There are many things to do in Penang, and since the island has plenty of nature — for example, Penang Hill, which just became a UNESCO Biosphere Reserve, or Bukit Hijau — many visitors decide to ditch George Town’s boutique hotels, Batu Ferringhi hotels and Penang Heritage Hotels to experience Glamping in Penang.
Glamping, as many of you may know, is nothing else than a glorified form of camping for those who want to enjoy close contact with nature but without roughing it up — for that, check out our guides to the Bukit Mertajam Recreational Forest and the best hiking trails in Mainland Penang.
READ MORE – Best Glamping Spots in Malaysia
This post will be handy if you want to know:
- What are the best glamping spots in Penang
- What to expect when glamping in Penang
- Where to go camping in Penang abiding by the law
Best Glamping Spots in Penang
The following is a list of glamping spots in Penang we think you should consider if you want to spice up your next visit to the island with something a little more “wild”, but still stylish.
Set among rock boulders and tropical green settings, Boulder valleys glamping tents come with all the bells and whistles of far higher accommodation ranges, boasting plush beds and ensuite bathroom facilities.
The 25 tents here feel more like luxury hotel rooms in the midst of the rainforest, including treetop accommodation to enjoy incredible views over the canopy.
If glamping is not for you (why not?) you can still visit and indulge in Boulder Valley’s mix of Western and Asian cuisine served in natural surroundings. Much recommended to families or couples looking for a romantic weekend getaway.
Here’s a map of Boulder Valley:
2The Hillside Retreat Penang
Camping on the iconic Penang Hill, anyone? Unless you really go wild and hide (new regulations started in 2021 fine RM2000/USD500 to those found wild camping on the hill), the easiest and most glamping-like choice is the Hillside Retreat near Penang Hill’s Upper Station.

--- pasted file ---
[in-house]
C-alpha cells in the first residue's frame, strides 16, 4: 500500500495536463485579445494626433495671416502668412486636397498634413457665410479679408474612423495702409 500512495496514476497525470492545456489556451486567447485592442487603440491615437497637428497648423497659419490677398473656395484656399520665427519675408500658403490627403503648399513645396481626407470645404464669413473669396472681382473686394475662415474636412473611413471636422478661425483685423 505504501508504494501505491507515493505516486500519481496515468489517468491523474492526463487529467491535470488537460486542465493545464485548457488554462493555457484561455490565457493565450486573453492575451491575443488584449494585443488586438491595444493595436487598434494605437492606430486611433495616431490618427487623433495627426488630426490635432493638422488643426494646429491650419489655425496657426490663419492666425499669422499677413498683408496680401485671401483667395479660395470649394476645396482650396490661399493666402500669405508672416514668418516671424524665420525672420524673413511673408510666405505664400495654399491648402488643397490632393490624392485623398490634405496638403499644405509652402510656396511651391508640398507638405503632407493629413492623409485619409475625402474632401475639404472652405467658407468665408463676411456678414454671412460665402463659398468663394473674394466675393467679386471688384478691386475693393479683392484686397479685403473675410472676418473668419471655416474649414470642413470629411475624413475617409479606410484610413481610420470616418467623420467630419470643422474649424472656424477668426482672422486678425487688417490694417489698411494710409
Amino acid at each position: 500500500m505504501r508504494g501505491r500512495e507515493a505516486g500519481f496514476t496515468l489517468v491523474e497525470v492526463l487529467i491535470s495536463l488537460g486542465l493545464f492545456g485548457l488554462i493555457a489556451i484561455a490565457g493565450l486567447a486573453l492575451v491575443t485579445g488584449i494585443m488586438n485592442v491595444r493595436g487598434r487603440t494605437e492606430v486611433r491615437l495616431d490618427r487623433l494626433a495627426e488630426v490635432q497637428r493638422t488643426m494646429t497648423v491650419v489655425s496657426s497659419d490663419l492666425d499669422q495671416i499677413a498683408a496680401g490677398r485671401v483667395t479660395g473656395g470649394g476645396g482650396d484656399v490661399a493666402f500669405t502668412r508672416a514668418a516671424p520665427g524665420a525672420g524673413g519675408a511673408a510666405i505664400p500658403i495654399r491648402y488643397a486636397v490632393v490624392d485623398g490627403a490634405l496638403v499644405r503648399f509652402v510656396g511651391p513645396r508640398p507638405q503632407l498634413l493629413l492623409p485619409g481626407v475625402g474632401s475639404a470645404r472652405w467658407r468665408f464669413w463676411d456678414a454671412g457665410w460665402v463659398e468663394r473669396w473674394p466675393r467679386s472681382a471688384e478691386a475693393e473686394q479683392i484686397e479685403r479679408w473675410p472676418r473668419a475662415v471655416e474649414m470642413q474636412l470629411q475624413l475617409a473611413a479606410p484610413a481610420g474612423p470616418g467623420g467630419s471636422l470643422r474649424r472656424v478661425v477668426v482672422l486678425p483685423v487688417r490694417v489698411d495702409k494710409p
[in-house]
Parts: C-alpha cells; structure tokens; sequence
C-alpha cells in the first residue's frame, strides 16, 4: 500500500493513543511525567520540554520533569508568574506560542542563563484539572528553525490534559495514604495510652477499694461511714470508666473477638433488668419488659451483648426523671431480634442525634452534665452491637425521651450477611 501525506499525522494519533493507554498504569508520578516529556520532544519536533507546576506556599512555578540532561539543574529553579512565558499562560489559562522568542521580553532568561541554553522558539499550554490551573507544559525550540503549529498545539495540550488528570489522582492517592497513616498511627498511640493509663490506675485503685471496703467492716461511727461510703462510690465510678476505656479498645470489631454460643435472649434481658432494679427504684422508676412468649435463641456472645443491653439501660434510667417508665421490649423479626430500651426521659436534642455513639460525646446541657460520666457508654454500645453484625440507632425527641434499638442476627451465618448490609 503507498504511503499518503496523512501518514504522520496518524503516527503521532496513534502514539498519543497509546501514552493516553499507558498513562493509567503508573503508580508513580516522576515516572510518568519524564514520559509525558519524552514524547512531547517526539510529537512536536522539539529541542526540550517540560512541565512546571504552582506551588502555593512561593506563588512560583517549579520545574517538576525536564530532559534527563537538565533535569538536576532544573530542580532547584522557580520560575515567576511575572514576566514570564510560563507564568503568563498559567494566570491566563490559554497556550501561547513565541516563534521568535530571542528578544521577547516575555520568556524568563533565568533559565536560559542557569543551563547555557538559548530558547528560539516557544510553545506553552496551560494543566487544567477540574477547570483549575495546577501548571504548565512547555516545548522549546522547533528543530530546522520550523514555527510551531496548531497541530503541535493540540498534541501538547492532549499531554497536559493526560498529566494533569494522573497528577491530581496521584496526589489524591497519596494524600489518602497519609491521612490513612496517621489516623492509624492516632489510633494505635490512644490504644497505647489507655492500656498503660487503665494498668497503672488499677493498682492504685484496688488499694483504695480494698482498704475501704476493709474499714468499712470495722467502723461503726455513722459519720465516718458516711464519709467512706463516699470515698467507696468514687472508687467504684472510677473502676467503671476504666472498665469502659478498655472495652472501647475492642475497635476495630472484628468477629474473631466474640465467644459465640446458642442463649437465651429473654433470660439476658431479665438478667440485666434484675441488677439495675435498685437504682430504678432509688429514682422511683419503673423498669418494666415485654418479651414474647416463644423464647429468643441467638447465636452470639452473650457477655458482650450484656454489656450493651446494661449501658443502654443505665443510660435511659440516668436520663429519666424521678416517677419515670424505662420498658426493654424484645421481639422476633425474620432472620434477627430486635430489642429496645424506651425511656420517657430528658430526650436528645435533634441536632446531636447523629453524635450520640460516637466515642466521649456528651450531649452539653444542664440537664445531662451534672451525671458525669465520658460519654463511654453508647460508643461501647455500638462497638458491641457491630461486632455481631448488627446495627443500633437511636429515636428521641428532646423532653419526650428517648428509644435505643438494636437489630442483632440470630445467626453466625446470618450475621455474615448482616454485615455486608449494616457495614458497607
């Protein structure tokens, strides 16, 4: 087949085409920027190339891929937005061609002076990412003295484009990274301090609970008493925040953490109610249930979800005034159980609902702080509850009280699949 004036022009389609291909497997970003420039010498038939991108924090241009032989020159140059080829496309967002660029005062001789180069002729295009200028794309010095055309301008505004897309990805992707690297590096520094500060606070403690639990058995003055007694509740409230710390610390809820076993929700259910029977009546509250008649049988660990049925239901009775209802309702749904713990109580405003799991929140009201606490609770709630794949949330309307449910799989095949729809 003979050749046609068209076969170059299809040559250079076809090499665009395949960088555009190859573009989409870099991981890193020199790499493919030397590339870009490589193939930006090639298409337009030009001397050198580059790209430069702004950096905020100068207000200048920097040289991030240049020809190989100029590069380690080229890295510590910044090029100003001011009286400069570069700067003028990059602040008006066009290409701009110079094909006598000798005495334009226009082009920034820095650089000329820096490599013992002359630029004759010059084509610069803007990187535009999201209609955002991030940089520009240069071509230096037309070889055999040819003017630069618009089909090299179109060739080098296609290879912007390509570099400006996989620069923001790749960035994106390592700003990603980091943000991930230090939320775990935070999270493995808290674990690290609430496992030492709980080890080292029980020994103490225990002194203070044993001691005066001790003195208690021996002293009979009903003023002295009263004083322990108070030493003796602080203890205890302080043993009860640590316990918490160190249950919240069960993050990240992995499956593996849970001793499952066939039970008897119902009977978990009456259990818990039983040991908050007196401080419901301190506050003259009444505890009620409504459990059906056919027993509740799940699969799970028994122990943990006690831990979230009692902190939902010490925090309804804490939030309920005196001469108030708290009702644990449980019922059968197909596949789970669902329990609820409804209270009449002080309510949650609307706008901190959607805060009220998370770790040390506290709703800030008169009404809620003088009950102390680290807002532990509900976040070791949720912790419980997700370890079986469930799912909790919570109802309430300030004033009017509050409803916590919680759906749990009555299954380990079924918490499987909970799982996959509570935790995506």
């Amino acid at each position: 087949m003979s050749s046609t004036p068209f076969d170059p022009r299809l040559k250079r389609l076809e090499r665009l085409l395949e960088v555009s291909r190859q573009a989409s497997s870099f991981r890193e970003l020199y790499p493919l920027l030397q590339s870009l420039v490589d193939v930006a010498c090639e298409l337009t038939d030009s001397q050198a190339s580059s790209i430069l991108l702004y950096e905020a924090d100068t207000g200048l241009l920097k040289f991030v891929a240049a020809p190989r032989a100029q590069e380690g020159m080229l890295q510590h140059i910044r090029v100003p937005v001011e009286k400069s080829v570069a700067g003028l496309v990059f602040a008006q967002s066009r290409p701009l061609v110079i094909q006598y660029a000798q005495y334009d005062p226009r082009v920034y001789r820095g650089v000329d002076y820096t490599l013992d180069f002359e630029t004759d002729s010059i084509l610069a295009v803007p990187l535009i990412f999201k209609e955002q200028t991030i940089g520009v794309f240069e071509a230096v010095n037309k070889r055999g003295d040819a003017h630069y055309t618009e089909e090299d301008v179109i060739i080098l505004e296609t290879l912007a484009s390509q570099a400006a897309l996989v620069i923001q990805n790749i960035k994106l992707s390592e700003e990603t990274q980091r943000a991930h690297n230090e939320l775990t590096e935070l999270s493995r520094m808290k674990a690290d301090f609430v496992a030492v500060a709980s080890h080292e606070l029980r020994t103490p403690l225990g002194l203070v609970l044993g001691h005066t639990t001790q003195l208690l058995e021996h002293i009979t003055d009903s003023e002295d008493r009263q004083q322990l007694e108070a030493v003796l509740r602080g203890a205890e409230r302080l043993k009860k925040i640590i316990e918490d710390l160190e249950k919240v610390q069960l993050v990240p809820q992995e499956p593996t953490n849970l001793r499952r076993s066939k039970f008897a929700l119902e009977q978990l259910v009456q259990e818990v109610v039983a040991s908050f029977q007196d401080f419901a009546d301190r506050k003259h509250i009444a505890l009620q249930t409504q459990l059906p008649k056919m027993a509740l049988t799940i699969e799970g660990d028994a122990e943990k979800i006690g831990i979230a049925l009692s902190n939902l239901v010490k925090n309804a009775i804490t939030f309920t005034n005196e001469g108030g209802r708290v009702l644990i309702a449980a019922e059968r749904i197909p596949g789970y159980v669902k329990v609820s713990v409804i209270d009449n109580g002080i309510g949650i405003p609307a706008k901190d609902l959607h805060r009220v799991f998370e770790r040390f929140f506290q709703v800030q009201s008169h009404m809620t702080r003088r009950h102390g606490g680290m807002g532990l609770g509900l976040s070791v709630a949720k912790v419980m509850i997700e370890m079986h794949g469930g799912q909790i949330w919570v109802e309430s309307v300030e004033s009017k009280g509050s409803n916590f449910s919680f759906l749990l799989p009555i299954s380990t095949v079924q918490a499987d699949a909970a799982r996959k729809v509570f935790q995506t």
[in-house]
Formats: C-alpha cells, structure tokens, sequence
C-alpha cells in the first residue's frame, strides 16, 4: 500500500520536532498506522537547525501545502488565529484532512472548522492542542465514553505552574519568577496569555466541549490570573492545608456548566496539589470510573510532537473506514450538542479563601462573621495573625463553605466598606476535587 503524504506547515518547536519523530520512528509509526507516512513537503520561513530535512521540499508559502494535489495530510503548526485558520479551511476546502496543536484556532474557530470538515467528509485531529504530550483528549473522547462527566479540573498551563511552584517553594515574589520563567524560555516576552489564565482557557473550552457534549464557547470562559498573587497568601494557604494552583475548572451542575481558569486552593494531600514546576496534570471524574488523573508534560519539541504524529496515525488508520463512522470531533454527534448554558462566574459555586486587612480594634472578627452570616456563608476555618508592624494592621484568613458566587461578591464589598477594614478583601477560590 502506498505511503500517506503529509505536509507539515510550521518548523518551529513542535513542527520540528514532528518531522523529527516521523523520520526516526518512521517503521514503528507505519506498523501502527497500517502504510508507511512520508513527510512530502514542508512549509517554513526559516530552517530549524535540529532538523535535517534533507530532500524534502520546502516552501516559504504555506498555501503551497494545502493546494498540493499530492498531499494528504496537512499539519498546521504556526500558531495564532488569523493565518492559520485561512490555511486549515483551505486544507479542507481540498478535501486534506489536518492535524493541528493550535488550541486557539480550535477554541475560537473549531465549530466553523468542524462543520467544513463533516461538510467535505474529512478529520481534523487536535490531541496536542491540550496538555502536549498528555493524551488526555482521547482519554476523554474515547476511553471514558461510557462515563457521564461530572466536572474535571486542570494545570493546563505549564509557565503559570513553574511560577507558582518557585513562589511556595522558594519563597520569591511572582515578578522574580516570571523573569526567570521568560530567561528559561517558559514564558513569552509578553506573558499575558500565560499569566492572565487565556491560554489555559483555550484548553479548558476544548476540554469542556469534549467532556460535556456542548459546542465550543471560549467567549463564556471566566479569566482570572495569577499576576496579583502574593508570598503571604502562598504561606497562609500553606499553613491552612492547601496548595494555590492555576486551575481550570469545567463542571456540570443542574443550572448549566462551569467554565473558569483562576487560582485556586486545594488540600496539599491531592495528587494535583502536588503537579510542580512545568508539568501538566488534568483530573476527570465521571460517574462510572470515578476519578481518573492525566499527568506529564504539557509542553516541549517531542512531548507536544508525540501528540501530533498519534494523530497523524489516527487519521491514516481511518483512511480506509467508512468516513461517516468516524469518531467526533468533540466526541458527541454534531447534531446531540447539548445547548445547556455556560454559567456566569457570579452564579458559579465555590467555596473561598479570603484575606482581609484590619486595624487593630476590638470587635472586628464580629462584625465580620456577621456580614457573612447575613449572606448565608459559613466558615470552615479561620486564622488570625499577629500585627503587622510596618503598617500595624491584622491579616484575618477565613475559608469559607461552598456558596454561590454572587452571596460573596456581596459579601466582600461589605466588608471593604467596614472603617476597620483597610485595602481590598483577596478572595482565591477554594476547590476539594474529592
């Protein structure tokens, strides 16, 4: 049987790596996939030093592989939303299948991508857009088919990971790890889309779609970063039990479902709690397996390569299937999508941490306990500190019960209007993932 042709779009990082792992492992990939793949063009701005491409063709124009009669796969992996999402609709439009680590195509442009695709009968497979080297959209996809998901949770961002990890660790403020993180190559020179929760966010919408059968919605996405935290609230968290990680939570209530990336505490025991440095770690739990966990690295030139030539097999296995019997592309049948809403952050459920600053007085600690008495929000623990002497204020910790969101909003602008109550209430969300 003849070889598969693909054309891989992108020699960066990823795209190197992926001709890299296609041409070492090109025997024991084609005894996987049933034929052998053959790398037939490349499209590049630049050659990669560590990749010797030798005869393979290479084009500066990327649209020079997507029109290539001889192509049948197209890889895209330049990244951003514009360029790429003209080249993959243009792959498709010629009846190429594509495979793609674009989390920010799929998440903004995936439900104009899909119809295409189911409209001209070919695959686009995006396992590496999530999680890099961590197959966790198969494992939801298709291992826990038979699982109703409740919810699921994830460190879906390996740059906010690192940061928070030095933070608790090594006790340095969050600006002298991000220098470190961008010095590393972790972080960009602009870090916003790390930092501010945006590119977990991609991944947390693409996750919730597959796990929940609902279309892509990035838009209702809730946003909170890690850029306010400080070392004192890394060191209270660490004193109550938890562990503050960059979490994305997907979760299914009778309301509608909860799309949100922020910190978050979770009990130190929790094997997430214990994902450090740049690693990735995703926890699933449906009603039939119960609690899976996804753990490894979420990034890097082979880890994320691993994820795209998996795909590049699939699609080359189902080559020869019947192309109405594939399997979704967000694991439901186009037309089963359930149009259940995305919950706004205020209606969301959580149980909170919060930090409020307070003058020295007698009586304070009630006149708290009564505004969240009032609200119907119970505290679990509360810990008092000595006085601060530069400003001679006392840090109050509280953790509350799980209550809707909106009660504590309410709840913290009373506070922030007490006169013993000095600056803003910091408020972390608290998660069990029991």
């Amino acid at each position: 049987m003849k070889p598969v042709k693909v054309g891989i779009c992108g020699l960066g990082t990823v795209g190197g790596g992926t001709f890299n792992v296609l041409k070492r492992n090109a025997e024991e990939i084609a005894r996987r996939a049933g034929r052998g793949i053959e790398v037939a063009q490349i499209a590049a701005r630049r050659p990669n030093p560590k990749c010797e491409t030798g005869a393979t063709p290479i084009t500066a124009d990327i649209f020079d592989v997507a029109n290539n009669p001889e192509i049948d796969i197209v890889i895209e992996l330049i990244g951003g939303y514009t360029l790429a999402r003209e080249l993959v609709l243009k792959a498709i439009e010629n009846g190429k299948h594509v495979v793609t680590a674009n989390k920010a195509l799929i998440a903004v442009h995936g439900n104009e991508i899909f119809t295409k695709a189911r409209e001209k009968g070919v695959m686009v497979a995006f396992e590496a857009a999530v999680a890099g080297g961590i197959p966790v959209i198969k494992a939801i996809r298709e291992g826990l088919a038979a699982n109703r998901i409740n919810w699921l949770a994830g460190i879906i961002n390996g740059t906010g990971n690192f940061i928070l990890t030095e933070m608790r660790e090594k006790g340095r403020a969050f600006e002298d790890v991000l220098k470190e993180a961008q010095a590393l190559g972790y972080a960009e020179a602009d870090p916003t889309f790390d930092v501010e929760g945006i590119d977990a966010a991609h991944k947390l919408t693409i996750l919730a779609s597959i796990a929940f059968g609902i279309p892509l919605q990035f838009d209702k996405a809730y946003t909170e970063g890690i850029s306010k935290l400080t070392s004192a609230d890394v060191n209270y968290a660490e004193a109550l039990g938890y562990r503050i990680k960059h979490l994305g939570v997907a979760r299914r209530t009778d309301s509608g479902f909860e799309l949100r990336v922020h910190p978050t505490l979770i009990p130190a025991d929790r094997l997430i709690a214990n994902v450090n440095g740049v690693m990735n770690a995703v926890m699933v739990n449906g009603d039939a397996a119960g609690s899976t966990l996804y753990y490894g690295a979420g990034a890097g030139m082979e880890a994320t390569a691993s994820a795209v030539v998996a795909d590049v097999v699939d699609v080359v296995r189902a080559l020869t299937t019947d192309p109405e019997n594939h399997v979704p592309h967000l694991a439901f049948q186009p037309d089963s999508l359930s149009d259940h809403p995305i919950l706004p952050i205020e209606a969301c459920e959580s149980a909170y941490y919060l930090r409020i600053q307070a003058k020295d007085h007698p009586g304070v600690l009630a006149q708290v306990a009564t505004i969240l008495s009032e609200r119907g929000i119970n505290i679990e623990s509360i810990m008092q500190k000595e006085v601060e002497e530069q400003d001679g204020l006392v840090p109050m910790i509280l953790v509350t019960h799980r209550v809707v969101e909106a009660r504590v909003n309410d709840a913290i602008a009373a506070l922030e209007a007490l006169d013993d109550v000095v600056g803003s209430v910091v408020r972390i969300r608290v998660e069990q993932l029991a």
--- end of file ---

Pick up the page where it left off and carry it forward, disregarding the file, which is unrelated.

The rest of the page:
Don’t think this is a conventional glamping experience, because it’s pretty much just a regular camping ground in a resort’s garden – even if the views from up here are quite glorious.
And it’s quite ludicrously expensive, too, for a campsite: on weekdays, you’ll pay RM50 per pitch, and the price goes up to RM78 on Friday, Saturday and school holidays.
If you intend to cook, rest assured there are charges for that, too. They also have “Comfort Camping packages” offering their own tents, for RM188 per night.
You can see all the prices as listed here.
Here’s a map of Hillside Retreat Penang:
3The Habitat Starlight Camping
If you want to experience the serenity of Penang’s most ancient rainforest, you should consider opting for the Starlight Camping 2D/1N stay offered by the Habitat Penang Hill.
This new Penang Glamping Experience started in 2021 and includes Penang Funicular Train tickets, standard entrance pass to The Habitat, one dinner at the Andaman Tent, breakfast, sunrise, and sunset panoramic views from the top of Curtis Crest — the highest viewing platform on Penang island —, night walks, and even an exciting ride on Penang’s only zipline Flight of the Colugo.